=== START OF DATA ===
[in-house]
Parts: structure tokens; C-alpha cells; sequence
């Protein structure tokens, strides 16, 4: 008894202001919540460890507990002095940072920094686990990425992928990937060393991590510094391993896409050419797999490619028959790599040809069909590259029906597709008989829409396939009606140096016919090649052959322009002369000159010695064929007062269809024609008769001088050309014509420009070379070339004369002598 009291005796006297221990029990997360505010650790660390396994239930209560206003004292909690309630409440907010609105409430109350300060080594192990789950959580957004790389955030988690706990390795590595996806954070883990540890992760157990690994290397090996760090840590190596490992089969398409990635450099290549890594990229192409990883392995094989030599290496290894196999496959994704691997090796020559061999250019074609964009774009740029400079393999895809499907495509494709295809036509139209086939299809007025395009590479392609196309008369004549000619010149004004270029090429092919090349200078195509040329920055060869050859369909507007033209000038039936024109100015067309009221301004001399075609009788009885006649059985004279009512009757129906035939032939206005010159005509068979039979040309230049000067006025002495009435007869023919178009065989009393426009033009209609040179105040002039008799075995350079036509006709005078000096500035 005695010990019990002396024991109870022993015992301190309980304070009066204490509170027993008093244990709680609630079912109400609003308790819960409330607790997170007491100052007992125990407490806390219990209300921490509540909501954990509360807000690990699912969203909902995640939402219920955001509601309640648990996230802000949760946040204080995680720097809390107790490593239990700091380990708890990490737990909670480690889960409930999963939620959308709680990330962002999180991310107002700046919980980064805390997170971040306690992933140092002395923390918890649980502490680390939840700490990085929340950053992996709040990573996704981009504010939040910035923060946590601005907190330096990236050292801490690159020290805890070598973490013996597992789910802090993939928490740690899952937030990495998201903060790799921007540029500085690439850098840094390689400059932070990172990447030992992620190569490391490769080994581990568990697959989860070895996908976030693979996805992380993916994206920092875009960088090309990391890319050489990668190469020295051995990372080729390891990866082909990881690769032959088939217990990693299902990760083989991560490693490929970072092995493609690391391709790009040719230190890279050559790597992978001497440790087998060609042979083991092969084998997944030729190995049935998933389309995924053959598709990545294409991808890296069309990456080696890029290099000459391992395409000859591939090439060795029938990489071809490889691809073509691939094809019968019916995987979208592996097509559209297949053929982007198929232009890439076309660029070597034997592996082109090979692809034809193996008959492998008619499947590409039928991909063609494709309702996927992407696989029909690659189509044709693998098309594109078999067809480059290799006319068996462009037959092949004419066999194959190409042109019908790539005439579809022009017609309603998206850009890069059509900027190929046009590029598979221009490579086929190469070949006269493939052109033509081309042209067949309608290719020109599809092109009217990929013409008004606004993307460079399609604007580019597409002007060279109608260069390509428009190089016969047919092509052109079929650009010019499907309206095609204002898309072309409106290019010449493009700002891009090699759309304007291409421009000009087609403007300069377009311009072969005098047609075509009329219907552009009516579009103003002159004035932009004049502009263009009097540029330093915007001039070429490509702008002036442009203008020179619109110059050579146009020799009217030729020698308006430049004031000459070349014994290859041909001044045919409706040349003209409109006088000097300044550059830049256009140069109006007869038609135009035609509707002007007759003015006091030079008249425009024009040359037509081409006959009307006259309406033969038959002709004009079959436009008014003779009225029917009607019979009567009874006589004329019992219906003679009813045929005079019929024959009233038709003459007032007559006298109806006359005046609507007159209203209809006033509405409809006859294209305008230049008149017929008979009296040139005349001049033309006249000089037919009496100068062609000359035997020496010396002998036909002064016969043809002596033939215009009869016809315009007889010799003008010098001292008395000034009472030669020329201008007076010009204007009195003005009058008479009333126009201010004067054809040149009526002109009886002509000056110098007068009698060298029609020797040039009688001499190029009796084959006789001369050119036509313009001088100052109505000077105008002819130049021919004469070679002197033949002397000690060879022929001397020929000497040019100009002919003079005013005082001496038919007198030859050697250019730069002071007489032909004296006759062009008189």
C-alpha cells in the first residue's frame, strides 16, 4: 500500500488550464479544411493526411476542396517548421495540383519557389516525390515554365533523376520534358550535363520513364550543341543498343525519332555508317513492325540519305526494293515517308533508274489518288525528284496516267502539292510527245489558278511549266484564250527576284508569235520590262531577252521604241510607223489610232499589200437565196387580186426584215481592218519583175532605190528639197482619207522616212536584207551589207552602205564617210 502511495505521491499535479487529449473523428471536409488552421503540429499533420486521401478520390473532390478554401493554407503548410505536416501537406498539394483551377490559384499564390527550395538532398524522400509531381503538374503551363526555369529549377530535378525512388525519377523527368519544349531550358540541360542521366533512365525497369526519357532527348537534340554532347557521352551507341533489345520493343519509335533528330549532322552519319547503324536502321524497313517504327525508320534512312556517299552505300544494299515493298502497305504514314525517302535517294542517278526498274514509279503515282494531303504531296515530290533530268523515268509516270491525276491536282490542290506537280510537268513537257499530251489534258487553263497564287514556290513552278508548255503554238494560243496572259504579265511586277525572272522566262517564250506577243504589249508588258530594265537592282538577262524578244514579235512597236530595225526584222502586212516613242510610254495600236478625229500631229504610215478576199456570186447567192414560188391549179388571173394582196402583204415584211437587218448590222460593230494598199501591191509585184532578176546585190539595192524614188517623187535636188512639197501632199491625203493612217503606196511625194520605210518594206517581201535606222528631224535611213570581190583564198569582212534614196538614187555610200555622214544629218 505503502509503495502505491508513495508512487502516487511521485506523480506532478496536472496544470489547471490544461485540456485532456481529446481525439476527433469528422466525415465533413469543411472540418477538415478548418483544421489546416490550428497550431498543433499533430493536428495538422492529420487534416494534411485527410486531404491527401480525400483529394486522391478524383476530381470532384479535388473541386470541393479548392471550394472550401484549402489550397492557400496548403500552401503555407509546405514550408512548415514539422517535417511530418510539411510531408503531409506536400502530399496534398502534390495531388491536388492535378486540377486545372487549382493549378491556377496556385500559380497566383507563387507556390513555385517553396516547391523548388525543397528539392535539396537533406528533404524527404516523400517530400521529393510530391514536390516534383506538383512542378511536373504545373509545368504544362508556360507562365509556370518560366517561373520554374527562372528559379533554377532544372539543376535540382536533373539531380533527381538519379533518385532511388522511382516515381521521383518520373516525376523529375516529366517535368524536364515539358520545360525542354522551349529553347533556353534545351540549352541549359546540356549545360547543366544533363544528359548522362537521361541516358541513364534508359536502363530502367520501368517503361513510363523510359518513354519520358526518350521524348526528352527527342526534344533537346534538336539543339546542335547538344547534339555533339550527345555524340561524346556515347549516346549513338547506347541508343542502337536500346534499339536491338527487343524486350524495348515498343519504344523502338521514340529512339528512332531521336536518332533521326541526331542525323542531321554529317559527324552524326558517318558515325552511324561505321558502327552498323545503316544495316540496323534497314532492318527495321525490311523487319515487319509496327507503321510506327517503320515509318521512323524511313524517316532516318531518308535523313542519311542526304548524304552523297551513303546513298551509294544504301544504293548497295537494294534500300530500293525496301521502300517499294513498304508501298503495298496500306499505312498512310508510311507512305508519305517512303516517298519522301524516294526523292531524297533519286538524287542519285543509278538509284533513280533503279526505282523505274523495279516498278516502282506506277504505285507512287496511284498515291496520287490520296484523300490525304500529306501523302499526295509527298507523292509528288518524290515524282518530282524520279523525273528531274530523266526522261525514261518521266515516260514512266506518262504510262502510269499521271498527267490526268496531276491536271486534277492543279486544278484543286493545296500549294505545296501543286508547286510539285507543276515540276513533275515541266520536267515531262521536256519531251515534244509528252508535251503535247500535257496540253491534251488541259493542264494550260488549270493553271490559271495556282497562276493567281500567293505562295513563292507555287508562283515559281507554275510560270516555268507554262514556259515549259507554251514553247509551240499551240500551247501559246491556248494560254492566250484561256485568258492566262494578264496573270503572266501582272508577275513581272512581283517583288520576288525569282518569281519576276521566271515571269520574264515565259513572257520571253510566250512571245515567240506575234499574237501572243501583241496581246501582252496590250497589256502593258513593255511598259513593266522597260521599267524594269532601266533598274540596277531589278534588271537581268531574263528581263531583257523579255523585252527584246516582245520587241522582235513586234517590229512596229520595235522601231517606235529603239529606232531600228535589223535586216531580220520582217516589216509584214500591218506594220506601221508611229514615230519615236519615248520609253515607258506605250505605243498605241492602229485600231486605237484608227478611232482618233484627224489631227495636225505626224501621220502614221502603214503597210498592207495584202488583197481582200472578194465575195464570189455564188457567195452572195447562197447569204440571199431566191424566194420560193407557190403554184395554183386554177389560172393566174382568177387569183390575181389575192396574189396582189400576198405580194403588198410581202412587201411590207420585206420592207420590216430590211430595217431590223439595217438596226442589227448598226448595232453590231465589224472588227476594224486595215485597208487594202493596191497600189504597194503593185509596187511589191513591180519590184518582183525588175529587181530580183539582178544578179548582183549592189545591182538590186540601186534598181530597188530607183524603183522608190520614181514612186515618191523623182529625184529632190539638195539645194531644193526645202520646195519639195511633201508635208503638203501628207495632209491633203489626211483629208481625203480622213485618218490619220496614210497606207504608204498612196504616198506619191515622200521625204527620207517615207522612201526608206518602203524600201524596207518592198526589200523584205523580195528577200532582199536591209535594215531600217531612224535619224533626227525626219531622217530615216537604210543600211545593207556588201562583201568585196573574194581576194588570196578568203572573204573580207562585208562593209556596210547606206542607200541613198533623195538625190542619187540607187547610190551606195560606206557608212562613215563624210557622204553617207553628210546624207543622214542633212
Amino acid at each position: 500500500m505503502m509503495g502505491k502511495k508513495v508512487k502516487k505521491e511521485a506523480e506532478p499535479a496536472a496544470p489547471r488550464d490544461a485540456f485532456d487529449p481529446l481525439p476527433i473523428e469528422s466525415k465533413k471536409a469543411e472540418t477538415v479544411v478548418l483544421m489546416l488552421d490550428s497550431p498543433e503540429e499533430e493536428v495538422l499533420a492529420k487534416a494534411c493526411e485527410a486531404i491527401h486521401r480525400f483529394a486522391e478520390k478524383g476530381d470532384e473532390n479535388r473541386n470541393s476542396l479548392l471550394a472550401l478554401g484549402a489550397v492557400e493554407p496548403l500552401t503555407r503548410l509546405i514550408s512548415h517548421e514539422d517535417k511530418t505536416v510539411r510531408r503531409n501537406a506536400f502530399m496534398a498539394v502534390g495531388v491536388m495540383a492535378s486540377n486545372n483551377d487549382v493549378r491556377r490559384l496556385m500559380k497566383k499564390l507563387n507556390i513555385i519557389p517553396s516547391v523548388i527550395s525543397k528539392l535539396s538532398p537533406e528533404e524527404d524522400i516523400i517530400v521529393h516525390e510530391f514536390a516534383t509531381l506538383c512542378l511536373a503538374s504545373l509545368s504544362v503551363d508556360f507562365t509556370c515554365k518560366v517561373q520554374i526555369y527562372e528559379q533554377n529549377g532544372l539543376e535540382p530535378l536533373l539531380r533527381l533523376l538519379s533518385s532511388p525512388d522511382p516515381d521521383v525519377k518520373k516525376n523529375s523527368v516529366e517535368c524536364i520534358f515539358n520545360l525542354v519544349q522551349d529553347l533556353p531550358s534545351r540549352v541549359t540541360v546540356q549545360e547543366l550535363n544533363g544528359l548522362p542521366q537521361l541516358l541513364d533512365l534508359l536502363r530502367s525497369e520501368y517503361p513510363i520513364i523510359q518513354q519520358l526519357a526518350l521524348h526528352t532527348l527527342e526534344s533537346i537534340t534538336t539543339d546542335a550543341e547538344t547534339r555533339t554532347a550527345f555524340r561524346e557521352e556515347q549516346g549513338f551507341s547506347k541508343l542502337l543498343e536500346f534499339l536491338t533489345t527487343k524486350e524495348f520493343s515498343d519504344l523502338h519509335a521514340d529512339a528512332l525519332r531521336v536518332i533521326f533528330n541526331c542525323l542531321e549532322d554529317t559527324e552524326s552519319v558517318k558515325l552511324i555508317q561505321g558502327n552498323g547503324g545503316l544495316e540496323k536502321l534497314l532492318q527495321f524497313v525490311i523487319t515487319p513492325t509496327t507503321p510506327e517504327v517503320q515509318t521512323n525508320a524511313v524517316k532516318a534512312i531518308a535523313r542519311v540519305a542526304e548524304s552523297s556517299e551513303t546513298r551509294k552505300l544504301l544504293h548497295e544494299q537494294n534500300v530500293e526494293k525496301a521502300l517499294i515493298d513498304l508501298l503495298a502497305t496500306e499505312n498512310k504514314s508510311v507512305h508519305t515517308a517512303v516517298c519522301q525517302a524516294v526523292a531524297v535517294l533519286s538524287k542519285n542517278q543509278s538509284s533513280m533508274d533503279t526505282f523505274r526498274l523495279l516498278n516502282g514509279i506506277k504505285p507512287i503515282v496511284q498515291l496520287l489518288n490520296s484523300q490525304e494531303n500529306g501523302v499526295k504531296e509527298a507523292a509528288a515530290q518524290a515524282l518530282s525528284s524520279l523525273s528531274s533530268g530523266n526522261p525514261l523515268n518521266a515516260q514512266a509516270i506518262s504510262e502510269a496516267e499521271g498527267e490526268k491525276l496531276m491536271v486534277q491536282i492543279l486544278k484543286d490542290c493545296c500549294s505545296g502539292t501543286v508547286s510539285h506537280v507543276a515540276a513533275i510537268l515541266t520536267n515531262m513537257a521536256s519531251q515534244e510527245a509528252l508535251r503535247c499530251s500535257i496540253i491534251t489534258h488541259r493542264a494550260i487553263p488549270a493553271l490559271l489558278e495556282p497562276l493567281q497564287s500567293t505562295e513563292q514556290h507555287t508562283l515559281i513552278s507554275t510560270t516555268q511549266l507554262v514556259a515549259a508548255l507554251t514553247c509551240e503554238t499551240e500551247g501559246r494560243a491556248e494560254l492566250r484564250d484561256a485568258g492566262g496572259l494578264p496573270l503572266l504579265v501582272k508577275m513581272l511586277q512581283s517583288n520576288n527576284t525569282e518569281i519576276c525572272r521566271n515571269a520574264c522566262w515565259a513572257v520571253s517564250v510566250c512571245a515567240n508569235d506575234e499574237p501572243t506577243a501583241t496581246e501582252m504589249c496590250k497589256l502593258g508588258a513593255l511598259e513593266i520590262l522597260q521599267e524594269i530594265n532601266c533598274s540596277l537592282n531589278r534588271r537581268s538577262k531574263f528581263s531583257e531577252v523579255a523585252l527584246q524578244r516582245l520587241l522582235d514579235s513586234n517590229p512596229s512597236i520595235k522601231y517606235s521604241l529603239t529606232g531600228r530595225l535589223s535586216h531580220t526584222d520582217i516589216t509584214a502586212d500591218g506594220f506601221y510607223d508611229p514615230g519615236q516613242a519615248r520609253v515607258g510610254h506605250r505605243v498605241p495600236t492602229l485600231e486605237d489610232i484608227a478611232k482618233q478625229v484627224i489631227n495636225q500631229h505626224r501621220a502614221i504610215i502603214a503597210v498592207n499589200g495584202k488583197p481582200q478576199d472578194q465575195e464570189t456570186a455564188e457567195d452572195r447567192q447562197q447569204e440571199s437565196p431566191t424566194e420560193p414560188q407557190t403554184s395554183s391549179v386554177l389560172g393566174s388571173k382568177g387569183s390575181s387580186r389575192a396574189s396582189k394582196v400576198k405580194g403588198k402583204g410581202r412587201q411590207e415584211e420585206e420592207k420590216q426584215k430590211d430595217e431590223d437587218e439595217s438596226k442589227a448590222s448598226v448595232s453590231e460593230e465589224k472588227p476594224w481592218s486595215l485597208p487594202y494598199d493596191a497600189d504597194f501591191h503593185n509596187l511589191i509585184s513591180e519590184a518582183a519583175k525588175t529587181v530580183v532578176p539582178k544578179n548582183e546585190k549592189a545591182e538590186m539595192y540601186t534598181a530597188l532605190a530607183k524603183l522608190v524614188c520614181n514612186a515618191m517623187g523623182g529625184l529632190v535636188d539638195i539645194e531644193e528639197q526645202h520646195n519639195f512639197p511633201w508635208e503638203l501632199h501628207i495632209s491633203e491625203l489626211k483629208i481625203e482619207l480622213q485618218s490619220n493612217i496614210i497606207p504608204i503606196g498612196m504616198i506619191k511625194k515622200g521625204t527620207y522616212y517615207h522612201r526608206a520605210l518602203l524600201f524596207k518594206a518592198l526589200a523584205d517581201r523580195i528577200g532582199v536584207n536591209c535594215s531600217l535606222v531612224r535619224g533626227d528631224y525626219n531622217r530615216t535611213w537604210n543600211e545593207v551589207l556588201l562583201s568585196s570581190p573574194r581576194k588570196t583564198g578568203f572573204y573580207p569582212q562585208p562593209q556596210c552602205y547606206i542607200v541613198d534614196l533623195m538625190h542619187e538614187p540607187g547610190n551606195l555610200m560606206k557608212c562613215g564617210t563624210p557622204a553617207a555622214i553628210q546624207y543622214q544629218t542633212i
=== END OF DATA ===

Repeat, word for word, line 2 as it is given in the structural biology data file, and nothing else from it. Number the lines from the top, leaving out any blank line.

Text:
Parts: structure tokens; C-alpha cells; sequence